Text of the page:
Holiday Newsletter

I like the word Holiday—I'm not sure why—not to get into the word's origins and wide array of meanings—but I like how you can mold it to work for you you, if you want to—and thus: Holiday Newsletter.

Without going into my personal, technological, philosophical, and financial triumphs and limitations, I have finally reached a point (this-is-it) where it's time to make some decisions and then move on. I have been working on a novel all my life, and now I am done with it. I won't even presume I know what is next.

“What to do with the novel” then becomes the problem, and part of me says: wrap it in plastic and forget about it. The kindle part of me (that made my writing available for ebooks in the past) suggested ebook, but due to decreased technological prowess (due in part to limited finances), and also due to many of you disliking e-readers and their funny names, and certain companies who facilitate all this, that is not going to happen at this time.

I finally read over this finished novel, however, with a clear head (ie, as a reader, not a re-writer), and I realized that I love my characters. I don't always like what they're doing, but for better or worse they have become like breathing creatures to me, and I can't just let them be wrapped in plastic. So it is with that, hopefully, genuine sentiment that I offer to share their lives with anyone who would like to take the time and not inconsiderable effort to reimagine them in their own mind.

As part of my brain has been hijacked by certain social and political realities in the last year, I realize that it is harder than ever to concentrate on fiction, or anything, really. It's like our brains are computers (they are, actually) and when this current events program is constantly running, it slows down everything. So I realize it might not be the time to read about, and become immersed in, people who aren't technically flesh and blood. Or it might be just the time, who knows.

When I went to write a synopsis for this novel (synopsis writing being something that can make even the strongest among us collapse in a weeping puddle) it became painfully clear that a convoluted, slowly developing story with so many characters you need a reference guide (and no explicit sex or violence) might appeal to less than a percent of a percent of people, even the ones I know personally. Especially when most of the characters are writers, and that's what they like talking about. They're also all kind of old.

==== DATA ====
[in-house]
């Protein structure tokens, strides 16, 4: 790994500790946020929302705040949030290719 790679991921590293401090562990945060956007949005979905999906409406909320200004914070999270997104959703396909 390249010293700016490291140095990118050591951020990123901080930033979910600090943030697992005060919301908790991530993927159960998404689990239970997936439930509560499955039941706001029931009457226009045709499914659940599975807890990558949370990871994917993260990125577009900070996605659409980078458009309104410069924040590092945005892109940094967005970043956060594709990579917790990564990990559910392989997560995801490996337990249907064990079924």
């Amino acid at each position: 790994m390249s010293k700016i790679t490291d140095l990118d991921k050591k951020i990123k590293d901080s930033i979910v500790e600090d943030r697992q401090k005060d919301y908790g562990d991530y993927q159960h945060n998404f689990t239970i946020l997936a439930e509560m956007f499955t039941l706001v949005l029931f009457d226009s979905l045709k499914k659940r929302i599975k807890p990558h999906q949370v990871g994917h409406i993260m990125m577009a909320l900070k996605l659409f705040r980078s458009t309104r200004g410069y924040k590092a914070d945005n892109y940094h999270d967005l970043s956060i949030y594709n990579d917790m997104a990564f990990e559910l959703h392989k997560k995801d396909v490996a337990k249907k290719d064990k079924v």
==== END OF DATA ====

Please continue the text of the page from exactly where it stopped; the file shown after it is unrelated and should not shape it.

But then, who knows—I liked it. I considered sending out a holiday mass email with a PDF of the novel attached, but I realize a mass email with a PDF attached will go right into the ol' spam mailbox. I've got thousands of unopened emails, and I don't even go near that spam mailbox (it's truly frightening), and maybe no one even checks, much less reads email anymore, but still, I'll send this holiday newsletter out to those few who might welcome it.

So, if you've read this far and would like a PDF of my novel, Everyone Is Someone Else, please let me know—and know that you are not obligated to read it or ever say another word about it. I know that a PDF is an awfully cheap Christmas present, but it's all I've got, and if you added up the hours I spent working on it (even if they're slow-burn, pre-dawn hours) it would possibly be impressive.

One last thought, and encouragement. If you do actually decide to read this story, I welcome questions and complaints, via mail, email, and phone calls, as I'd be happy to help anyone who is using their own valuable time to reconstitute my imaginary world, and it would be my pleasure to help color in here and there, or offer clues to missing pieces, or argue about ideas. (Which is probably an offer you get from any writer, or should, providing they are still alive, and not in hiding.)

But really, please feel free to ignore all this novel business. I just felt like I had some kind of obligation to put it out there, if un-aggressively as possible, so that I can move on. More important, please keep in touch. If you can, spend time with family. Be nice to animals. Maybe take a long walk in the woods.

Randy Russell, 14 December 2017